Tamil Nadu is a state in southern India renowned for its temple heritage. It is home to some of the most imposing temples that have 1000+ years of history, are of great significance in Hinduism and are considered ultimate masterpieces in temple architecture. There may be hundreds, perhaps thousands, of such temples in Tamil Nadu. However, as we discovered during our recent trip, there is plenty more waiting to be discovered.
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We explored Tamil Nadu for its experiential character. We found craft heritage, ethnic cuisine, villages and old city heritage, along with some of the most architecturally awesome temple sites. We visited Chettinad region, Thanavur (Tanjore), Kumbakonam and Madurai, collectively considered as the cultural heartland of Tamil Nadu.
Heritage Villages of Chettinad region
Chettinad region comprises 74 villages that are home to large mansions where rich Chettiar community families lived in the 19th and early 20th century. Chettiars left their villages for urban areas in India and South East Asia, and for many decades these villages remained semi-abandoned, only to be discovered by heritage travellers in 21st Century. Chettinad region is now a living museum and part of the provisional list for UNESCO world heritage site classification.
Taking a relaxing walk for a couple of hours is a good way to get glimpse of the rich heritage of the area. Visit mansions for a look inside and glimpse the wealth and architectural finesse of the region. Antiques (many imported) from these mansions are on sale at Antique Bazaar in Karaikudi (the base town of the area) and just a visit to these antique shops is an awe inspiring experience.
The Craft Heritage
Athangudi tiles are handmade tiles made at Athangudi village in Chettinad. They’re popular for giving homes a heritage character. Chettinad region is also renowned for its colorful Saris. You may visit the Sari weaving units and interact with craftswomen involved in Saree making.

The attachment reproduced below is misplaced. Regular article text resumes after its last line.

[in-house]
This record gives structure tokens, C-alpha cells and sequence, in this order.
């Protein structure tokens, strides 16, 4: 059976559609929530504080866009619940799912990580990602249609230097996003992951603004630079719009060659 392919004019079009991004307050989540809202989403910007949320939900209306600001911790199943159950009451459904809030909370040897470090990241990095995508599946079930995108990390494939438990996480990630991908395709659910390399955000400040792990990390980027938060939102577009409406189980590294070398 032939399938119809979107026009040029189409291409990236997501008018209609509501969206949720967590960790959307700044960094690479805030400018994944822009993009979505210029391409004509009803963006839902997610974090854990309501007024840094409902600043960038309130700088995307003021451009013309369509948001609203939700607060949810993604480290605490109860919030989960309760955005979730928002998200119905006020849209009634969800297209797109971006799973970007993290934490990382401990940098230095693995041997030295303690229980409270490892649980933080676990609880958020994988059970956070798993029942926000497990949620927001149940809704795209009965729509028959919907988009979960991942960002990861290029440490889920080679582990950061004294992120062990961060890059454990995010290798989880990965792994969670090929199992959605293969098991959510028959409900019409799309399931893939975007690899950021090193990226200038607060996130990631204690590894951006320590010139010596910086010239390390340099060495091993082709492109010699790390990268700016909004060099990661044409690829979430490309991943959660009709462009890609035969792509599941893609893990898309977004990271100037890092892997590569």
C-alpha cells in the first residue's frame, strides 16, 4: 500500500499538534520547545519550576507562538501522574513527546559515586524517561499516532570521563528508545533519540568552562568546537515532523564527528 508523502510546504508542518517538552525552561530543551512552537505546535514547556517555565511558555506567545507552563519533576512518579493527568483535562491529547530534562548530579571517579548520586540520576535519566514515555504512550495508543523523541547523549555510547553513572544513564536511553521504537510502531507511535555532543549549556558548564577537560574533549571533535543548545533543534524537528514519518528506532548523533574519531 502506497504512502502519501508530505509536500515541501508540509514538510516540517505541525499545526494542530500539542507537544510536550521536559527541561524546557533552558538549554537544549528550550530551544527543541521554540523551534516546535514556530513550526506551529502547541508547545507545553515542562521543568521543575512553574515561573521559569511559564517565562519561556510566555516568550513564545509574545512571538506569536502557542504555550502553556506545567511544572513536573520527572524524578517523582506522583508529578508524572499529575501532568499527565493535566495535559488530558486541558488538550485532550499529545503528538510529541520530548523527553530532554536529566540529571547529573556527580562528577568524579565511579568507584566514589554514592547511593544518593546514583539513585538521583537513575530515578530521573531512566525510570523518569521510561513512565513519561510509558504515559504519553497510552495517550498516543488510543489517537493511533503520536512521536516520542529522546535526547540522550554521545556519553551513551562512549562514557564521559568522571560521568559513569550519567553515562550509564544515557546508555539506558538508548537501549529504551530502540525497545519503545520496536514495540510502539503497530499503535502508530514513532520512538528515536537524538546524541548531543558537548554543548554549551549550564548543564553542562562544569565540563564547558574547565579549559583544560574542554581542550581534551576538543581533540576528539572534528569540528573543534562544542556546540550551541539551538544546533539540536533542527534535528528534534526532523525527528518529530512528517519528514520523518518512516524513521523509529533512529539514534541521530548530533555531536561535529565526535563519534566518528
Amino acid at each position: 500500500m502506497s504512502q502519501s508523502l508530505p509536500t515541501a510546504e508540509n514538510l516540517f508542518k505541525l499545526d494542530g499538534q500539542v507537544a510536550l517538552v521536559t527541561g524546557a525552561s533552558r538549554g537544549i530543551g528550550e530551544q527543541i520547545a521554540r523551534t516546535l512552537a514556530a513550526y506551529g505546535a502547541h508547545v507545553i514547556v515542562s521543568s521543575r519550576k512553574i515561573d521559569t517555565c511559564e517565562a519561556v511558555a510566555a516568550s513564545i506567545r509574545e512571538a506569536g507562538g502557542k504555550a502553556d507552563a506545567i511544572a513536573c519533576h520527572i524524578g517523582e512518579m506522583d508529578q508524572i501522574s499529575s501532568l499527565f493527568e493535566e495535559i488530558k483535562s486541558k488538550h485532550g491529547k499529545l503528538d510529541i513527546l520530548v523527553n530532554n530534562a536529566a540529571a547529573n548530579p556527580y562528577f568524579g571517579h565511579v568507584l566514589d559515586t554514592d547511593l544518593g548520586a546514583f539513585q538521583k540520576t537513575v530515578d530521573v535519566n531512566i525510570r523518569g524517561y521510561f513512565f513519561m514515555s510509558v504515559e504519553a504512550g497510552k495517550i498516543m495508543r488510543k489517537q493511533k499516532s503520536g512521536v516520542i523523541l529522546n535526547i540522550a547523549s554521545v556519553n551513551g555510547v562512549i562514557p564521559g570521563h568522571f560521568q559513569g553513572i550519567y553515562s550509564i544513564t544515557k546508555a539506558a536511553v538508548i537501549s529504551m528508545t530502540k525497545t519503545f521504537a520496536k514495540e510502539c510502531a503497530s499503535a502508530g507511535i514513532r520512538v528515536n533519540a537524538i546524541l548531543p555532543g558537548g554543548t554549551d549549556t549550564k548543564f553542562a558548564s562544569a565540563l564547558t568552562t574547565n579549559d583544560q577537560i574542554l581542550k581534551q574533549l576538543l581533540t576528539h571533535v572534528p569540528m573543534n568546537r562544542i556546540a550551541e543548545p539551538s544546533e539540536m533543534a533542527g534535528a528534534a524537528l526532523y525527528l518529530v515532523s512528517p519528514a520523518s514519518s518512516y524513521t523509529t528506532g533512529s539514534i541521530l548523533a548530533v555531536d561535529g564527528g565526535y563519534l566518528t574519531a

Thanjavur region is renowned for its Tanjore Painting and musical instrument Veena making units. Here you may visit the workshop and interact with craftsmen whose families for many generations (over 1000 years) have preserved and protected the craft. Thanjavur is also renowned for its “Thanjavur Dancing Dolls”, the most popular souvenir for travellers to the area.
Kumbakonam area is home to Lost Wax Bronze Casting and Silk Sari weaving units. You may interact with artisans and directly purchase craft items that can be shipped anywhere in the world.
Entrances to every village in this region of Tamil Nadu are “guarded” by terracotta horses, considered “Village God” and one that protects from evil forces from entering. There are craft centres where these horses are made. These horses are a sought-after souvenir for travellers to the area.
Great Living Chola Temples
No visit to Thanjavur – Kumbakonam would be complete without a visit to its UNESCO heritages sites – Great Living Chola Temples i.e. Brihadishvara Thanjavur, Brihadishvara Gangaikonda Cholapuram and Airavateshwara Darasuram. These temples are in worship till date and here Lord Shiva Lingam has been worshipped for over 900 years. The facades of these temples are most impressive and imposing, and represent the finest Chola temple architecture.
Note: Non-Hindus are not allowed entry inside sanctum sanctorum of temples in Tamil Nadu.
Real India Experience
“Real India” lives in its villages and countryside areas. Kumbakonam region is where you experience that. The region is characterised by green countryside, farms and villages, with every village having its little grocery shop, tea shop, a small fruits / vegetable shop and an impressive temple. A village walk can offer an insight into the daily chores and rituals of the local communities. On festival days these villages come alive with fanfare and festivities.
Old City Heritage Walk